(2/2): This is not a safety of flight issue but rather a contractual resourcing issue that needs to be resolved. The government has implemented this pause to ensure the warfighter receives a quality product from industry. We look forward to a swift resolution of this issue.”
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Unread post12 Apr 2018, 15:04

Chris Bogdan = cordial.

I guess the internet service on Mars has been intermittent for a few years, eh?
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Unread post12 Apr 2018, 19:45

F-35 Completes Most Comprehensive Flight Test Program In Aviation History
12 Apr 2018 LM PR

"NAVAL AIR STATION PATUXENT RIVER, Md., April 12, 2018 - The F-35 program has accomplished the final developmental test flight of the System Development and Demonstration (SDD) phase of the program. “Completing F-35 SDD flight test is the culmination of years of hard work and dedication from the joint government and industry team,” said Vice Adm. Mat Winter, F-35 Program Executive Officer. “Since the first flight of AA-1 in 2006, the developmental flight test program has operated for more than 11 years mishap-free, conducting more than 9,200 sorties, accumulating over 17,000 flight hours, and executing more than 65,000 test points...

...The final SDD flight occurred April 11, 2018 at Naval Air Station Patuxent River, Md., when Navy test aircraft CF-2 completed a mission to collect loads data while carrying external 2,000-pound GBU-31 Joint Direct Attack Munitions (JDAM) and AIM-9X Sidewinder heat-seeking missiles.

From flight sciences to mission systems testing, the critical work completed by F-35 test teams cleared the way for the Block 3F capability to be delivered to the operational warfighter. More than a thousand SDD flight test engineers, maintainers, pilots and support personnel took the three variants of the F-35 to their full flight envelope to test aircraft performance and flying qualities. The test team conducted 6 at-sea detachments and performed more than 1,500 vertical landing tests on the F-35B variant. The developmental flight test team completed 183 Weapon Separation Tests; 46 Weapons Delivery Accuracy tests; 33 Mission Effectiveness tests, which included numerous multi-ship missions of up to eight F-35s against advanced threats....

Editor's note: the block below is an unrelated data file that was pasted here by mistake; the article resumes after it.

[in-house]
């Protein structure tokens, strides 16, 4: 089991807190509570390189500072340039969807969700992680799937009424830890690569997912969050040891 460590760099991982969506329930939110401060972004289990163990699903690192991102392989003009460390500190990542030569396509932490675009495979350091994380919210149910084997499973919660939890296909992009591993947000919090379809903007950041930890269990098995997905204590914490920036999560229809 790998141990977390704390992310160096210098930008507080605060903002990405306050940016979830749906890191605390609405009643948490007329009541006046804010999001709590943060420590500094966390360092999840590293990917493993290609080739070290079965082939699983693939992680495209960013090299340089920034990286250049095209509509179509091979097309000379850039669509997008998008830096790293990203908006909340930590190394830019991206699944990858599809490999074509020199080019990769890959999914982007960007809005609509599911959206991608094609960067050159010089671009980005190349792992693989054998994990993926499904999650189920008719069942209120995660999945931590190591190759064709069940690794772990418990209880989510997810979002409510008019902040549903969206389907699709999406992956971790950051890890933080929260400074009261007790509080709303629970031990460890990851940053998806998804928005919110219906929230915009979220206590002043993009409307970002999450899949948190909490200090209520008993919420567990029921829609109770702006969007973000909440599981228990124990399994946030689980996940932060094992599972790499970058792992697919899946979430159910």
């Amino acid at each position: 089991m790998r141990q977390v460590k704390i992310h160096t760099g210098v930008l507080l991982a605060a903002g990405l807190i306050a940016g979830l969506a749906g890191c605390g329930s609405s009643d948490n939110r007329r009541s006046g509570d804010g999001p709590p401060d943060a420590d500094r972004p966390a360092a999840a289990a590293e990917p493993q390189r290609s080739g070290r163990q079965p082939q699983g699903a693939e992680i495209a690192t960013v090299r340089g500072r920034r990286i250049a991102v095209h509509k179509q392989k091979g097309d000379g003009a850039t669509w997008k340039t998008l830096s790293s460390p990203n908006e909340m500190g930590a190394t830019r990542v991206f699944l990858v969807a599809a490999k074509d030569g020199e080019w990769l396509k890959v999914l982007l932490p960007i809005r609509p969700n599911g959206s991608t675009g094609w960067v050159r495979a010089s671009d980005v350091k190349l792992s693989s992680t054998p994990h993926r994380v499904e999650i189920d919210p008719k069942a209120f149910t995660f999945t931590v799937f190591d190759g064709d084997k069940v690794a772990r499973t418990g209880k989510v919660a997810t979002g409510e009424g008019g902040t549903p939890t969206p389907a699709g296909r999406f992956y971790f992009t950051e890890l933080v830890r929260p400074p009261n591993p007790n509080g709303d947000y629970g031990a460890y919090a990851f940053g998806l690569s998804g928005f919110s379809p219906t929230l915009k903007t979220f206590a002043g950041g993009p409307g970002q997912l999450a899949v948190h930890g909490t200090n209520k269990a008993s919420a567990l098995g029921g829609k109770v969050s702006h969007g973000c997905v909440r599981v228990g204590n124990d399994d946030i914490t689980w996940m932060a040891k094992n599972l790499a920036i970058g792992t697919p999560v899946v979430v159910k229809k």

...Developmental flight test is a key component of the F-35 program’s SDD phase, which will formally be completed following an Operational Test and Evaluation and a Department of Defense decision to go into full-rate aircraft production.

While SDD required flight test is now complete, F-35 flight testing continues in support of phased capability improvements and modernization of the F-35 air system. This effort is part of the Joint Program Office’s Continuous Capability Development and Delivery (C2D2) framework..."

Photo: "The final SDD Test flight was piloted by F-35 Test pilot Peter Wilson, April 11, 2018. The F-35C completed a mission to collect loads data while carrying external 2,000-pound GBU-31 Joint Direct Attack Munitions (JDAM) and AIM-9X Sidewinder heat-seeking missiles. (Photo by Lockheed Martin)" https://a855196877272cb14560-2a4fa819a6 ... __main.jpg & https://www.f35.com/assets/uploads/imag ... graph2.jpg
ALSO: "The final SDD Test flight CF-2 Flt 596 was piloted by BAE Test pilot Peter Wilson, April 11, 2018, from the F-35 Pax River Integrated Test Force...." http://www.navair.navy.mil/img/uploads/ ... 7-0005.jpg (3.3Mb)


Source: https://www.f35.com/news/detail/f-35-co ... on-history

https://www.youtube.com/watch?v=oWR1KqeZBoY [YouTube Videos no longer show here in IE 11 it seems, EDGE OK]

Attachments
F-35CfinalSDDflightWilson.jpg
F-35flightTestNumbers.jpg
F-35CfinalSDDwilsonPaxRiver11apr2018.jpg
Last edited by spazsinbad on 12 Apr 2018, 21:30, edited 6 times in total.
RAN FAA A4G Skyhawk 1970s: https://www.faaaa.asn.au/spazsinbad-a4g/ AND https://www.youtube.com/channel/UCwqC_s6gcCVvG7NOge3qfAQ/
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marauder2048

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Unread post12 Apr 2018, 19:48

weasel1962 wrote:
LM is a profit making entity that's tasked to maximise profits for its shareholders. its not going to give in to costs just because the other party is cordial either. Having seen the words "cost overruns" repeatedly since the start


The majority of LRIP contracts have been mixed cost-plus incentive fee (CPIF) and fixed-price incentive fee (FPIF).

How do cost-overruns in CPIF (where the minimum fee can be zero or even negative) and FPIF maximize profits?

I've yet much if any evidence of Lockheed (or the other suppliers) engaging in selective leaking to
enhance a negotiating position. Leaks of this type almost always come from civil servants/congressional
staffers who (typically) aren't under the jurisdiction of the Uniform Code of Military Justice.